Odd Dream Phenomena

Most of us will experience these dream types at least once in our lives.

Posted Oct 22, 2019

Dream science has not yet developed a complete catalog of the varieties of dream experience out there. We need to develop a near-complete catalog if we want to create a real science of dreams. Therefore I am requesting my readers to send in some of their most puzzling dream experiences. I want to hear about the stranger forms of experiences you have had with dreams as these often challenge our limited current conceptions about what dreams really are. To get you started in thinking about strange dream phenomena consider these relatively well-documented examples:

Take, for example, Isolated sleep paralysis (ISP). It is a relatively common experience characterized by an inability to move or speak after waking up as well by the eerie sense that some evil or malignant being is present in the room and threatening you. You are paralyzed, half-awake but still dreaming because you are hallucinating this eerie malignant being in the room with you!

Or take false awakenings. Here you think you wake up and start your day, brushing your teeth etc but then slowly begin to realize you are still dreaming!

In visitation dreams a loved one or an acquaintance who has died appears in the dream and looks alive and healthy and generally carries a message for the dreamer like “I am OK and still with you.” What makes these dreams so extraordinary is that the dreamer awakens utterly convinced of the reality of the visitation… that is they are utterly convinced that their loved one was really there in the room with them.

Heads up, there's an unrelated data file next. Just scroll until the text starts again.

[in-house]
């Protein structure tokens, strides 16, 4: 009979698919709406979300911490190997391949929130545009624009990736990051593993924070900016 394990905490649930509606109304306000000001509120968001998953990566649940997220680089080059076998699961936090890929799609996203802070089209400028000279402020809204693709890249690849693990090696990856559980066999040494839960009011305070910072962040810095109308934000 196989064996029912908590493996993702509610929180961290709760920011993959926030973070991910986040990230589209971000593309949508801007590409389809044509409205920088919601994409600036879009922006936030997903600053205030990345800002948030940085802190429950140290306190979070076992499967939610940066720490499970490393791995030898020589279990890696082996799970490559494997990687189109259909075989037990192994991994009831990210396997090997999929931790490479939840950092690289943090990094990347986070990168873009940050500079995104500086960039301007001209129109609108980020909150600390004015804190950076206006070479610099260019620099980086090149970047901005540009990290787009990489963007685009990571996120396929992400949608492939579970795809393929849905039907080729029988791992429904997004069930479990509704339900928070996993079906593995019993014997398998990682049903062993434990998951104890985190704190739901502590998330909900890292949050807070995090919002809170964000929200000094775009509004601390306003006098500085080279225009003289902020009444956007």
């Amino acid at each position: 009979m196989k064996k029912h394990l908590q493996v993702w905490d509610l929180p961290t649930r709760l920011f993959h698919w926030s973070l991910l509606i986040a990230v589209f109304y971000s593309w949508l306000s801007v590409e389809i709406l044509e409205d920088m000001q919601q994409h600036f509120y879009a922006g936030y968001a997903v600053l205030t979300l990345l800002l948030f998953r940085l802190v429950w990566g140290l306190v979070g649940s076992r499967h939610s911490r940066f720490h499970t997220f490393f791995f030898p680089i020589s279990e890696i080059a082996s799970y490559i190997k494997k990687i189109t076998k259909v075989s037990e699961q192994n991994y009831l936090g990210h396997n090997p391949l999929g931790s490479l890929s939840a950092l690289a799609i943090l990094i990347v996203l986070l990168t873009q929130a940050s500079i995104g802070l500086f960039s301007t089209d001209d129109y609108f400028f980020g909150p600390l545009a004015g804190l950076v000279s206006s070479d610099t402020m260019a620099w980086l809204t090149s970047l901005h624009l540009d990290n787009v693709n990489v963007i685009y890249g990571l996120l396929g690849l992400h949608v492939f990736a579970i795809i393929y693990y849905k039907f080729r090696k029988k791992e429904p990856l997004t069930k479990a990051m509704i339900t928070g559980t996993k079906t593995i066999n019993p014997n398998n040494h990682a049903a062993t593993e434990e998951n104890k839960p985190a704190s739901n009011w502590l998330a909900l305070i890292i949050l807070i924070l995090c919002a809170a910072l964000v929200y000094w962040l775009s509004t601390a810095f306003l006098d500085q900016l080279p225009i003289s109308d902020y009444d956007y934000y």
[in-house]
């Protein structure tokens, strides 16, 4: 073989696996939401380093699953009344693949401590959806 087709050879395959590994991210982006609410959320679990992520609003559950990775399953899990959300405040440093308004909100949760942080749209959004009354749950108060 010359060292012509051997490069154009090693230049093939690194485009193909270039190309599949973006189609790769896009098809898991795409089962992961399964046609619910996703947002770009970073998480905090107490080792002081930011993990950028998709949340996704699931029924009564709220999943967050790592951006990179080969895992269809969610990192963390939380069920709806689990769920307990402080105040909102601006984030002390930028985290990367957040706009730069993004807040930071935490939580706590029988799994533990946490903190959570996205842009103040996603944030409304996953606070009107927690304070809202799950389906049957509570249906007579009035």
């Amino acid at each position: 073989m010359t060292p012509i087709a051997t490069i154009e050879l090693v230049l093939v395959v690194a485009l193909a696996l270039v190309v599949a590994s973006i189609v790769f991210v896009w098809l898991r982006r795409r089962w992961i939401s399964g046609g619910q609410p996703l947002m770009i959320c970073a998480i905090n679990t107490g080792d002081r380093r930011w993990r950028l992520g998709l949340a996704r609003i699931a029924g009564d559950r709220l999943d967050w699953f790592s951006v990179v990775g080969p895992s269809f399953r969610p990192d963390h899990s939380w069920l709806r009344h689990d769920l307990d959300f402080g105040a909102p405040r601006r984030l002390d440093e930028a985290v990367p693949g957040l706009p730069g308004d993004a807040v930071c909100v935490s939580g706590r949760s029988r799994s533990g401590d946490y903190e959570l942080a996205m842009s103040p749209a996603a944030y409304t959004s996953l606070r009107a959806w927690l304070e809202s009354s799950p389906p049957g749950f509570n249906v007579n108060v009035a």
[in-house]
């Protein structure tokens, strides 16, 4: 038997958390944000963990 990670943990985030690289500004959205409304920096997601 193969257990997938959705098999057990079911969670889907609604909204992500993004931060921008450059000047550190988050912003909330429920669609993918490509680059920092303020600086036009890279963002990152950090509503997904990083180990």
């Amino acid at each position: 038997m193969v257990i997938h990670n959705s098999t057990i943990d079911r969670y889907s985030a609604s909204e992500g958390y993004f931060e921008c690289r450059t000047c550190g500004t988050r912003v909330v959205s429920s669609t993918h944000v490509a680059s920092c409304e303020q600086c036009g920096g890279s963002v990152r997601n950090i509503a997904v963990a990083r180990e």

You, psychology clinicians, may have had some clients who experienced so-called “Big dreams” during breakthrough points in the clinical process. These are impactful, transformative dreams that typically involve intense emotions upon awakening and claims about new insights into their lives.

Then there is the very puzzling case of twin dreams. We dream scientists have no idea what to make of these. Twins commonly report that they share dreams. If we assume that twins do not lie about these experiences, then we have two choices: 1) The twins unconsciously and covertly, in some unknown manner, shared the information about dream content; 2) identical (or nearly identical) dreams can occur in two different (but very similar) brains.

I have recently begun to study so-called lucid dreams. In a lucid dream, the dreamer is aware that he is dreaming. Thus he can manipulate actions and characters in the dream. Lucid dreamers have actually asked their dream characters: “are you real or am I making you up?” Strangely enough, the characters often claim that they are real! Then the lucid dreamer learns all about their backgrounds and histories and why they live in the dream world.

Some of you clinicians may encounter patients with dissociative identity disorder (DID). DID is associated with very interesting dream phenomena. Therapists of patients with MPD/DID report that alter personalities can appear in dreams as characters in the dream. Often a new alter will first appear in a dream and then later take over control of the behavioral repertoire of the individual and become a daytime alter. The dreamer will often experience a switch from her primary identity to an alter during a dream. Because there is amnesia for the actions of an alter during the waking experience, the primary identity will occasionally experience the alter’s daytime experience as a dream.

I’ll stop here. I could go on with lots of other strange facts about our sleep and dream lives but I want to hear about yours now!